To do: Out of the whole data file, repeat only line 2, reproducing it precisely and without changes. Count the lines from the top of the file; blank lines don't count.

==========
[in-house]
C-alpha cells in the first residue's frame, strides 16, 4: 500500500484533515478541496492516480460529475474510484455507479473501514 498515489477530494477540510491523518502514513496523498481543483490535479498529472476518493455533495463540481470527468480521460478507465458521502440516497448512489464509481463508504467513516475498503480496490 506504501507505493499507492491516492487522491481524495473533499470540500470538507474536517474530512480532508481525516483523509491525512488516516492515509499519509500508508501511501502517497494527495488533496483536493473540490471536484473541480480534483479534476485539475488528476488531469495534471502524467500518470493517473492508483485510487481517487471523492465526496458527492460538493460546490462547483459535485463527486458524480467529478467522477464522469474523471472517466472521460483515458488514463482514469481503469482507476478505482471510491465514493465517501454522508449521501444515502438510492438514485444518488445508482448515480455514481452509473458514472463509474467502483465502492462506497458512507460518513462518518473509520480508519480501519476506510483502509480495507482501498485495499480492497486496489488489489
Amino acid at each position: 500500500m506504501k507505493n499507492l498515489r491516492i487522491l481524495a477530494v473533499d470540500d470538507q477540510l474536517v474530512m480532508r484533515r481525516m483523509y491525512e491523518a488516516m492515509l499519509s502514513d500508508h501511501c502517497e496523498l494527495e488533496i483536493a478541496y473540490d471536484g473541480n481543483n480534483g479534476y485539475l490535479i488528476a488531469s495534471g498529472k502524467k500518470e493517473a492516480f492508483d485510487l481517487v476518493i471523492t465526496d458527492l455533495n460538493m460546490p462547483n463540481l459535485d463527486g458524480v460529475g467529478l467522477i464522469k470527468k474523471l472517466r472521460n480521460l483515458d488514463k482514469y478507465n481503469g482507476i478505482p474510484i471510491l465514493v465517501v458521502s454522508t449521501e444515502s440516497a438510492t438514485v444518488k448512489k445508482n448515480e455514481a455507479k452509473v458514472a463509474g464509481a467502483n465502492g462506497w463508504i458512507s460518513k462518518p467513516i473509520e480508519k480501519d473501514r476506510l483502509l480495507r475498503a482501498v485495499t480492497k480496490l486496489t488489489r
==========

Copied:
C-alpha cells in the first residue's frame, strides 16, 4: 500500500484533515478541496492516480460529475474510484455507479473501514 498515489477530494477540510491523518502514513496523498481543483490535479498529472476518493455533495463540481470527468480521460478507465458521502440516497448512489464509481463508504467513516475498503480496490 506504501507505493499507492491516492487522491481524495473533499470540500470538507474536517474530512480532508481525516483523509491525512488516516492515509499519509500508508501511501502517497494527495488533496483536493473540490471536484473541480480534483479534476485539475488528476488531469495534471502524467500518470493517473492508483485510487481517487471523492465526496458527492460538493460546490462547483459535485463527486458524480467529478467522477464522469474523471472517466472521460483515458488514463482514469481503469482507476478505482471510491465514493465517501454522508449521501444515502438510492438514485444518488445508482448515480455514481452509473458514472463509474467502483465502492462506497458512507460518513462518518473509520480508519480501519476506510483502509480495507482501498485495499480492497486496489488489489